Existing buildings are heavily built up but are almost universally only two storeys tall. Nearby, to the north, buildings sit at a mixture of two, three, and five stories tall, with some of the best streetscape in Te Aro. It is charming at the moment – this building will kill all that charm. The building sits hard up against the pavement side, but will be set back from the northern boundary by only a metre or so, and so many of the apartments will be facing into a blank wall instead of gaining any sunshine. It is density done really really wrong. Just for a bit of nostalgia, here is what our predecessor Maximus said way back in 2008. It is just as valid today:
“But what saddens me most is that the proposal ignores the delicate nature and history of Haining Street, which after a half century of neglect, is just starting to get its Mojo back via reoccupation of the formerly industrial wasteland. A giant elephant’s foot like this would just squash the life out of the street, and Wellington becomes worse off for it – it just seems inappropriate. Wouldn’t it be much nicer to work with the urban fabric of the surrounding buildings and work towards a more human scale of neighbourhood? Perhaps even one that celebrates and recognizes the original Chinese character of the area, as they do in many cities abroad?”
Despite the existence of neighbouring buildings up to five storeys high, the drawings showing the proposal “in context” show very little recognition of the extremely tight urban surroundings, and miraculously, the north elevation of the proposals (above) show no surrounding buildings at all, despite the reality of the situation.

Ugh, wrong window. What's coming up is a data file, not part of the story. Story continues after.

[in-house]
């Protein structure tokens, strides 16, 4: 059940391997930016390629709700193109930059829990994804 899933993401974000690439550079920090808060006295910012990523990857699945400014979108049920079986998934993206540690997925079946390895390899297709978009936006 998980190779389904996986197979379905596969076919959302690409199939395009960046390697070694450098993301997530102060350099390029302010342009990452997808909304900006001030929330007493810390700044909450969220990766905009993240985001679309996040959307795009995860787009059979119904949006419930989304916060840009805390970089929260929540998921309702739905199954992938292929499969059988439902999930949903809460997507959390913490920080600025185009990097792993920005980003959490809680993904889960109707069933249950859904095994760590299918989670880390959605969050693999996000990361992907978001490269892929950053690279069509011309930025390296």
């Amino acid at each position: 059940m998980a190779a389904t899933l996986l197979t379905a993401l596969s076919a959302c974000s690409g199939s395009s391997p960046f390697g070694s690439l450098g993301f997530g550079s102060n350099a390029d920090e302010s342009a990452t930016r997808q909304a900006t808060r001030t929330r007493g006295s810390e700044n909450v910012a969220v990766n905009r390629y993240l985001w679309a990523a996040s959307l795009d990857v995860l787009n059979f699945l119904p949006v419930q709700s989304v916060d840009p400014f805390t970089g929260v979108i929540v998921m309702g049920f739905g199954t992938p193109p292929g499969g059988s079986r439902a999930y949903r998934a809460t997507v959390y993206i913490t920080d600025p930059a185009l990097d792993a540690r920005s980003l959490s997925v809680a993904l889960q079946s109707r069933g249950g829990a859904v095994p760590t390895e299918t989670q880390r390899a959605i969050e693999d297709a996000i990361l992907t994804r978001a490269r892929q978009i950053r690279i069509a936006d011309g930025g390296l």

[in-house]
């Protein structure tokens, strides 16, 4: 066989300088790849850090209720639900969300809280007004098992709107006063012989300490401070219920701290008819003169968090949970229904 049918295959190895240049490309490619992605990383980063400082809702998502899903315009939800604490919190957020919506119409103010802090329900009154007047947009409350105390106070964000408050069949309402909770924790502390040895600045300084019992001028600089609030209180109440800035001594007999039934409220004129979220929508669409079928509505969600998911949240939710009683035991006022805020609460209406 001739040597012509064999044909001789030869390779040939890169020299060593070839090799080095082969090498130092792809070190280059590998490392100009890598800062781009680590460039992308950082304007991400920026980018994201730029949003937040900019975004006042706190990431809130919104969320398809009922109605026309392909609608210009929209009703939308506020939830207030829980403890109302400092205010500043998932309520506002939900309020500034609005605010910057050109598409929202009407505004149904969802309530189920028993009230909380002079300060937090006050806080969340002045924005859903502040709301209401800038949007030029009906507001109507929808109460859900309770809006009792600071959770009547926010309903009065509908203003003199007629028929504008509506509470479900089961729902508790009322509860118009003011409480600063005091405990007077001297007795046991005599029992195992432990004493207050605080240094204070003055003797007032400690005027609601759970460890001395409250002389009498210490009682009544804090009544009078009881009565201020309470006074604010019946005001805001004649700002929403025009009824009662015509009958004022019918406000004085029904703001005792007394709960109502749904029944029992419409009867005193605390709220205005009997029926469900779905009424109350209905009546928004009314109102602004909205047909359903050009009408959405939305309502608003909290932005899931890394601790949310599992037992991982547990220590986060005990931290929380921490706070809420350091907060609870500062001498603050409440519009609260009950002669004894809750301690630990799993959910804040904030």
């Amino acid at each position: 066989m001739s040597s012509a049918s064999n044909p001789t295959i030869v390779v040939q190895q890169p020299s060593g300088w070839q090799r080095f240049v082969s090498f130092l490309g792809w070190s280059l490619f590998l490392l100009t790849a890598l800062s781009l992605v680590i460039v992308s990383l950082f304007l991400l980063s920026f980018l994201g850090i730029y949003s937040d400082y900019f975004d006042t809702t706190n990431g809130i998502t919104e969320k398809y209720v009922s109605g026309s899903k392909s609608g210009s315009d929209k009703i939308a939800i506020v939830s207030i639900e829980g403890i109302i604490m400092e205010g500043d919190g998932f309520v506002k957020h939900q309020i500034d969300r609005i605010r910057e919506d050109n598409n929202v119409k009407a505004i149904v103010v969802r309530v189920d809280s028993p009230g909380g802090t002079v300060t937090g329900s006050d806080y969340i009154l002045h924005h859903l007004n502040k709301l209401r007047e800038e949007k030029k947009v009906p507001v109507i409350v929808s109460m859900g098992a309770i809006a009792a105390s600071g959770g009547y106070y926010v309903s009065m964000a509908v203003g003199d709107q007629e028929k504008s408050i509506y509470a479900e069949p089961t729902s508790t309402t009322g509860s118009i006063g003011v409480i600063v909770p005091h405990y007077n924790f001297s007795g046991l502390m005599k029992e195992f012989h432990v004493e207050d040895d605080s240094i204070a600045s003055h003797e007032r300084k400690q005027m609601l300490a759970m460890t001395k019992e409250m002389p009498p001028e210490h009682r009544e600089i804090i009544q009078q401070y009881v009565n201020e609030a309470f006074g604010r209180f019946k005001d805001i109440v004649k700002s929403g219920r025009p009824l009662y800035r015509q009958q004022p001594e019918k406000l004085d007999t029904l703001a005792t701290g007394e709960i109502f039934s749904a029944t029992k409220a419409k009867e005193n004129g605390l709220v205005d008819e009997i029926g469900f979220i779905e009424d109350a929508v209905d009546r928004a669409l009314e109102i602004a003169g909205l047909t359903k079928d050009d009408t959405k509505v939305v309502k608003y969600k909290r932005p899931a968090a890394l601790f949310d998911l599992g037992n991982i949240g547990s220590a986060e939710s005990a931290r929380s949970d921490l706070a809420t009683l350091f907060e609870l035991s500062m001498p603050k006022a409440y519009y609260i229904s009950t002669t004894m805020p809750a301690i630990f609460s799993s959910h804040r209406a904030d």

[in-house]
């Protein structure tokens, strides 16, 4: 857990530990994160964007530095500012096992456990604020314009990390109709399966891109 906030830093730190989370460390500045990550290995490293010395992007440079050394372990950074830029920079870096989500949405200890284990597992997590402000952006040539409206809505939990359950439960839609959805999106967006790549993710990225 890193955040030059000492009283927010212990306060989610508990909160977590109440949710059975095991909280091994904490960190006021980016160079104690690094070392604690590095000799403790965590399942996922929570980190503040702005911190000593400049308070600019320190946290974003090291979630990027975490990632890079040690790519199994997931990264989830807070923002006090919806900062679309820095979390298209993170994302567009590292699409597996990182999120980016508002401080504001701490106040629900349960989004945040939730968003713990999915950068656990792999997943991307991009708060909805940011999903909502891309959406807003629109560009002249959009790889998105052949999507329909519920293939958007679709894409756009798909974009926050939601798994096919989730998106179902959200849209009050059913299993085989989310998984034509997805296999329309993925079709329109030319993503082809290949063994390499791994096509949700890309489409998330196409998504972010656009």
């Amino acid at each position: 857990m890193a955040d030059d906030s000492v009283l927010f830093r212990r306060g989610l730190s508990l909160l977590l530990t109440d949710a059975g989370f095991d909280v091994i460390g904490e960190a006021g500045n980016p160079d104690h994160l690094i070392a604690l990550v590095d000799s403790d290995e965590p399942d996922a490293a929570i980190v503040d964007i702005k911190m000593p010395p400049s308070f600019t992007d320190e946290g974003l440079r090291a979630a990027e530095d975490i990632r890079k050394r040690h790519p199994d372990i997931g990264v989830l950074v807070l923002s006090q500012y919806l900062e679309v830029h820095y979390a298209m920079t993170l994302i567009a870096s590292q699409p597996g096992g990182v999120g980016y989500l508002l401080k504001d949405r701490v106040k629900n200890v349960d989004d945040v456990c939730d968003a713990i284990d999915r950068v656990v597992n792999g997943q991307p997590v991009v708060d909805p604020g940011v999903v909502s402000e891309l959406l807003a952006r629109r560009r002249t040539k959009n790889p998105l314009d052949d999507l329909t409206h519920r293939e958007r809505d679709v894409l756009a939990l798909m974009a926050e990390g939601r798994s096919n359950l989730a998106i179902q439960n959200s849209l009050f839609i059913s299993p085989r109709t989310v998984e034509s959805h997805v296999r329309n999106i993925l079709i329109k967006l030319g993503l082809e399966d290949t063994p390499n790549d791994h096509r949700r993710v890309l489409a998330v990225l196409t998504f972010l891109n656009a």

Should a depiction this bad be allowed? Should it even be countenanced by a practice which puts itself out as a quality, award-winning practice? Just how bad do you have to be to get told off?
I’m hoping that the Council officers assigned to this application can see through the layers of misinformation and deliberate deception, and ask that some more accurate, honest drawings of the actual context are produced, instead of this travesty that we see here before us. Personally, I don’t think that even the architects are convinced there are no names on the drawings and their Design Statement is as lacklustre as the building itself.
- “Design Concept: Contemporary Architecture.”
- “Design Drivers: Respecting adjoining building forms. Strong horizontal lines. Abstraction created by an articulated façade creating strong light and shade character and use of robust high-quality materials.”
Perhaps this project really does need to go back to the metaphorical drawing board.